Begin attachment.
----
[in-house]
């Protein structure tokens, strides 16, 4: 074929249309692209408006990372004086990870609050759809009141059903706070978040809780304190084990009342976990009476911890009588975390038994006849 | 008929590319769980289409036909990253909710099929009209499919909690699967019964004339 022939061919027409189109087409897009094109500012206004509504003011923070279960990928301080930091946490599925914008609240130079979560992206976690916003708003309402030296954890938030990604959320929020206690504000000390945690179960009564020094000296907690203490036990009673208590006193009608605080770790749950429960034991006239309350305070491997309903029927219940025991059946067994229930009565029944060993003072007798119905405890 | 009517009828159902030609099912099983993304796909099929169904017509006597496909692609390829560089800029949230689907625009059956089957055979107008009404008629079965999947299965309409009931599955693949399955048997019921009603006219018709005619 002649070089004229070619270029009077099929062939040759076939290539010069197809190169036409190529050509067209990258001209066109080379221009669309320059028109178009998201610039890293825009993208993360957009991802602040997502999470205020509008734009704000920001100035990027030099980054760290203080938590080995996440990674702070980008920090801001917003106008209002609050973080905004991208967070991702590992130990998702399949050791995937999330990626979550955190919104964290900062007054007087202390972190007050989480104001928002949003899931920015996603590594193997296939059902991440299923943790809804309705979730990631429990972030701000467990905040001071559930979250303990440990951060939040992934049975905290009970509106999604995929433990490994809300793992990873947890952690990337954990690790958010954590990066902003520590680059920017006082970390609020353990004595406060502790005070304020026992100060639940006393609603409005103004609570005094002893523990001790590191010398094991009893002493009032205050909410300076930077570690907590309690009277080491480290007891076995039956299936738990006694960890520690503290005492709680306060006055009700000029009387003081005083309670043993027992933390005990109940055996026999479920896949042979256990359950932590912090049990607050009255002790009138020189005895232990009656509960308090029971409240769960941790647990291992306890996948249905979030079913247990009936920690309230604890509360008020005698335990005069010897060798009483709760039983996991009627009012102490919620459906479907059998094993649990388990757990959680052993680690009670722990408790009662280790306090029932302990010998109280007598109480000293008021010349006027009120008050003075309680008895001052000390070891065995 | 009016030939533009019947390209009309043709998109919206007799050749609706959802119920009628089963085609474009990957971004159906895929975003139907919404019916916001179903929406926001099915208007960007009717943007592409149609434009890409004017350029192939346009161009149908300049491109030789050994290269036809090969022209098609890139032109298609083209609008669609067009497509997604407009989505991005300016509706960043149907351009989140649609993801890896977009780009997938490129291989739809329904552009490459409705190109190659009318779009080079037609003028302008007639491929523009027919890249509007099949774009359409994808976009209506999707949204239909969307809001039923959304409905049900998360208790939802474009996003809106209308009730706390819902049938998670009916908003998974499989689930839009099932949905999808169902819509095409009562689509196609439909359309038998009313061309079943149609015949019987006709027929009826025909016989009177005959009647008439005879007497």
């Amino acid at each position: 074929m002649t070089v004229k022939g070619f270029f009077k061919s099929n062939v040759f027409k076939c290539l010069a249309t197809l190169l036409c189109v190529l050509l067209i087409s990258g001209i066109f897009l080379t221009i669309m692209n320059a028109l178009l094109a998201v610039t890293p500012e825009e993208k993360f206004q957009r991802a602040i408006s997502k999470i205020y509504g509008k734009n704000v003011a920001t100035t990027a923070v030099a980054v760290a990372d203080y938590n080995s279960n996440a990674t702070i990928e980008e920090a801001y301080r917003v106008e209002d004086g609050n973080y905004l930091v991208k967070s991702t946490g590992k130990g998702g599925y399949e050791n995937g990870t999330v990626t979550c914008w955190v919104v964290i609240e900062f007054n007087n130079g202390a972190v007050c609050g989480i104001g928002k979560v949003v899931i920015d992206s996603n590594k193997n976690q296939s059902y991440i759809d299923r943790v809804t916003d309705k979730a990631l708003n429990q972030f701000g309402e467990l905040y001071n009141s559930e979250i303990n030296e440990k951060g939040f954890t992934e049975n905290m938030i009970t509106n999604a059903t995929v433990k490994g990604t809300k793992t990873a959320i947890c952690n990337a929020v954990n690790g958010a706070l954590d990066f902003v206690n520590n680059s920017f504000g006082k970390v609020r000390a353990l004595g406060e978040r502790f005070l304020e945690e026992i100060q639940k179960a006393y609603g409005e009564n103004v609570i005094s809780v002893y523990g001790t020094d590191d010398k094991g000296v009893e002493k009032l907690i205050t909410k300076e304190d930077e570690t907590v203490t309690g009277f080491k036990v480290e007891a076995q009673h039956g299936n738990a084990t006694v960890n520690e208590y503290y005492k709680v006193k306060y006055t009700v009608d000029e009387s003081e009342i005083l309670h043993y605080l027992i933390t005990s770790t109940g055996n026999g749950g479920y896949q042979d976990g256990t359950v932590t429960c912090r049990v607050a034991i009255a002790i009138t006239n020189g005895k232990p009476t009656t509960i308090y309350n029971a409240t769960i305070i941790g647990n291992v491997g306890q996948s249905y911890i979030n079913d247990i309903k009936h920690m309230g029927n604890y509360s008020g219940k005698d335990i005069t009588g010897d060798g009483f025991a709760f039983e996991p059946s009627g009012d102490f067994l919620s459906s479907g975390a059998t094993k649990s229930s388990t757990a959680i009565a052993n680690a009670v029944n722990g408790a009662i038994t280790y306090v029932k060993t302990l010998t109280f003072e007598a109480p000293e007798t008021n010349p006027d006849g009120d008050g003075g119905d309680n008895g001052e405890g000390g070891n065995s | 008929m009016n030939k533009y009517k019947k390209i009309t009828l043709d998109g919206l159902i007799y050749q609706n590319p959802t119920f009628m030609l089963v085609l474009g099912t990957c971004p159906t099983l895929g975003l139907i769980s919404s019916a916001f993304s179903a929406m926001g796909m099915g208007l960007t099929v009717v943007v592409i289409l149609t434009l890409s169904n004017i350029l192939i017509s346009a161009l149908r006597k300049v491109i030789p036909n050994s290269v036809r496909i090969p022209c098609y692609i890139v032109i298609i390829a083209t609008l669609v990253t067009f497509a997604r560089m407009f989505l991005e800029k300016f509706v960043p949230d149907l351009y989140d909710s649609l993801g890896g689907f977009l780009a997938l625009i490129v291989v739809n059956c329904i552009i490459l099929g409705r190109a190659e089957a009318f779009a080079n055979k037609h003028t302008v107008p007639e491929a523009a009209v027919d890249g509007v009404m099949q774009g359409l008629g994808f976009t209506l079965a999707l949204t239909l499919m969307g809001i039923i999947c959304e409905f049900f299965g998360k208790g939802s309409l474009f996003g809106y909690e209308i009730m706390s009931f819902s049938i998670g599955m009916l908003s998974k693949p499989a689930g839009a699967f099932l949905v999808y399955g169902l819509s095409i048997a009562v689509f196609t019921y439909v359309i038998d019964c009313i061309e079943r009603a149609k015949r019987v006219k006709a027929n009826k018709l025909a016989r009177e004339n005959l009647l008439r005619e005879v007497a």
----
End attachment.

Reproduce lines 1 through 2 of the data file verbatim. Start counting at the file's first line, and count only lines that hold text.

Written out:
[in-house]
């Protein structure tokens, strides 16, 4: 074929249309692209408006990372004086990870609050759809009141059903706070978040809780304190084990009342976990009476911890009588975390038994006849 | 008929590319769980289409036909990253909710099929009209499919909690699967019964004339 022939061919027409189109087409897009094109500012206004509504003011923070279960990928301080930091946490599925914008609240130079979560992206976690916003708003309402030296954890938030990604959320929020206690504000000390945690179960009564020094000296907690203490036990009673208590006193009608605080770790749950429960034991006239309350305070491997309903029927219940025991059946067994229930009565029944060993003072007798119905405890 | 009517009828159902030609099912099983993304796909099929169904017509006597496909692609390829560089800029949230689907625009059956089957055979107008009404008629079965999947299965309409009931599955693949399955048997019921009603006219018709005619 002649070089004229070619270029009077099929062939040759076939290539010069197809190169036409190529050509067209990258001209066109080379221009669309320059028109178009998201610039890293825009993208993360957009991802602040997502999470205020509008734009704000920001100035990027030099980054760290203080938590080995996440990674702070980008920090801001917003106008209002609050973080905004991208967070991702590992130990998702399949050791995937999330990626979550955190919104964290900062007054007087202390972190007050989480104001928002949003899931920015996603590594193997296939059902991440299923943790809804309705979730990631429990972030701000467990905040001071559930979250303990440990951060939040992934049975905290009970509106999604995929433990490994809300793992990873947890952690990337954990690790958010954590990066902003520590680059920017006082970390609020353990004595406060502790005070304020026992100060639940006393609603409005103004609570005094002893523990001790590191010398094991009893002493009032205050909410300076930077570690907590309690009277080491480290007891076995039956299936738990006694960890520690503290005492709680306060006055009700000029009387003081005083309670043993027992933390005990109940055996026999479920896949042979256990359950932590912090049990607050009255002790009138020189005895232990009656509960308090029971409240769960941790647990291992306890996948249905979030079913247990009936920690309230604890509360008020005698335990005069010897060798009483709760039983996991009627009012102490919620459906479907059998094993649990388990757990959680052993680690009670722990408790009662280790306090029932302990010998109280007598109480000293008021010349006027009120008050003075309680008895001052000390070891065995 | 009016030939533009019947390209009309043709998109919206007799050749609706959802119920009628089963085609474009990957971004159906895929975003139907919404019916916001179903929406926001099915208007960007009717943007592409149609434009890409004017350029192939346009161009149908300049491109030789050994290269036809090969022209098609890139032109298609083209609008669609067009497509997604407009989505991005300016509706960043149907351009989140649609993801890896977009780009997938490129291989739809329904552009490459409705190109190659009318779009080079037609003028302008007639491929523009027919890249509007099949774009359409994808976009209506999707949204239909969307809001039923959304409905049900998360208790939802474009996003809106209308009730706390819902049938998670009916908003998974499989689930839009099932949905999808169902819509095409009562689509196609439909359309038998009313061309079943149609015949019987006709027929009826025909016989009177005959009647008439005879007497």